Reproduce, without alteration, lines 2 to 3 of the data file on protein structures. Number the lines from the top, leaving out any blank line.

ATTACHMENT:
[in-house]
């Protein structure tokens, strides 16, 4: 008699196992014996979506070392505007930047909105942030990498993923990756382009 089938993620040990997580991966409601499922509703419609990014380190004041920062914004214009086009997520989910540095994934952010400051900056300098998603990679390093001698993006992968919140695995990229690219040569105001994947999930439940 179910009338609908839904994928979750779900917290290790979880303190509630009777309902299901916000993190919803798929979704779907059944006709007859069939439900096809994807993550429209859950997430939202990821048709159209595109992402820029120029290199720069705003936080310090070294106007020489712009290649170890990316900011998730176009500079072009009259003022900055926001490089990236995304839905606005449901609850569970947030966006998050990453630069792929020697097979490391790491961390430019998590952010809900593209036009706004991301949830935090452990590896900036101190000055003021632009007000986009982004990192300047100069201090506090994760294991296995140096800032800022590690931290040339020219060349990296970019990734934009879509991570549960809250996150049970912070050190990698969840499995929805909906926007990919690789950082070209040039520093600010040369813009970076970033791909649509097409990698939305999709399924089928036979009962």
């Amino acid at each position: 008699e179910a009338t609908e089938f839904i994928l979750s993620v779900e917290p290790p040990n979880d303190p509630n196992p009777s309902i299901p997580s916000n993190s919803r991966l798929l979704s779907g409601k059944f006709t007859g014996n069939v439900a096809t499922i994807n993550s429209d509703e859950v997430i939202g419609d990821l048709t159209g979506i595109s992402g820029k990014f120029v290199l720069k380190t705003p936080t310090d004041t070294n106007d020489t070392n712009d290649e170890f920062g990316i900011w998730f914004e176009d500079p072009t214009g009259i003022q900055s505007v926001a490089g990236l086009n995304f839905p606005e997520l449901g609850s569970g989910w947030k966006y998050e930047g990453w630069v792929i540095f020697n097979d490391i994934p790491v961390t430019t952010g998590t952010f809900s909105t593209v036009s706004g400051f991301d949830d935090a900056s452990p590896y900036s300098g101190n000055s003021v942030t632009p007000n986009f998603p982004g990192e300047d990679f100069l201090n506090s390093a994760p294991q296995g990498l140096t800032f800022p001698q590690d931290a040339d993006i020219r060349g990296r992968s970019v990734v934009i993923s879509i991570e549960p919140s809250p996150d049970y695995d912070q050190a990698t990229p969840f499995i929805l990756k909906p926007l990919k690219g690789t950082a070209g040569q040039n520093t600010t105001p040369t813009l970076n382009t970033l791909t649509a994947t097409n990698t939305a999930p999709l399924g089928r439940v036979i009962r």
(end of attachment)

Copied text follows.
């Protein structure tokens, strides 16, 4: 008699196992014996979506070392505007930047909105942030990498993923990756382009 089938993620040990997580991966409601499922509703419609990014380190004041920062914004214009086009997520989910540095994934952010400051900056300098998603990679390093001698993006992968919140695995990229690219040569105001994947999930439940 179910009338609908839904994928979750779900917290290790979880303190509630009777309902299901916000993190919803798929979704779907059944006709007859069939439900096809994807993550429209859950997430939202990821048709159209595109992402820029120029290199720069705003936080310090070294106007020489712009290649170890990316900011998730176009500079072009009259003022900055926001490089990236995304839905606005449901609850569970947030966006998050990453630069792929020697097979490391790491961390430019998590952010809900593209036009706004991301949830935090452990590896900036101190000055003021632009007000986009982004990192300047100069201090506090994760294991296995140096800032800022590690931290040339020219060349990296970019990734934009879509991570549960809250996150049970912070050190990698969840499995929805909906926007990919690789950082070209040039520093600010040369813009970076970033791909649509097409990698939305999709399924089928036979009962």
């Amino acid at each position: 008699e179910a009338t609908e089938f839904i994928l979750s993620v779900e917290p290790p040990n979880d303190p509630n196992p009777s309902i299901p997580s916000n993190s919803r991966l798929l979704s779907g409601k059944f006709t007859g014996n069939v439900a096809t499922i994807n993550s429209d509703e859950v997430i939202g419609d990821l048709t159209g979506i595109s992402g820029k990014f120029v290199l720069k380190t705003p936080t310090d004041t070294n106007d020489t070392n712009d290649e170890f920062g990316i900011w998730f914004e176009d500079p072009t214009g009259i003022q900055s505007v926001a490089g990236l086009n995304f839905p606005e997520l449901g609850s569970g989910w947030k966006y998050e930047g990453w630069v792929i540095f020697n097979d490391i994934p790491v961390t430019t952010g998590t952010f809900s909105t593209v036009s706004g400051f991301d949830d935090a900056s452990p590896y900036s300098g101190n000055s003021v942030t632009p007000n986009f998603p982004g990192e300047d990679f100069l201090n506090s390093a994760p294991q296995g990498l140096t800032f800022p001698q590690d931290a040339d993006i020219r060349g990296r992968s970019v990734v934009i993923s879509i991570e549960p919140s809250p996150d049970y695995d912070q050190a990698t990229p969840f499995i929805l990756k909906p926007l990919k690219g690789t950082a070209g040569q040039n520093t600010t105001p040369t813009l970076n382009t970033l791909t649509a994947t097409n990698t939305a999930p999709l399924g089928r439940v036979i009962r």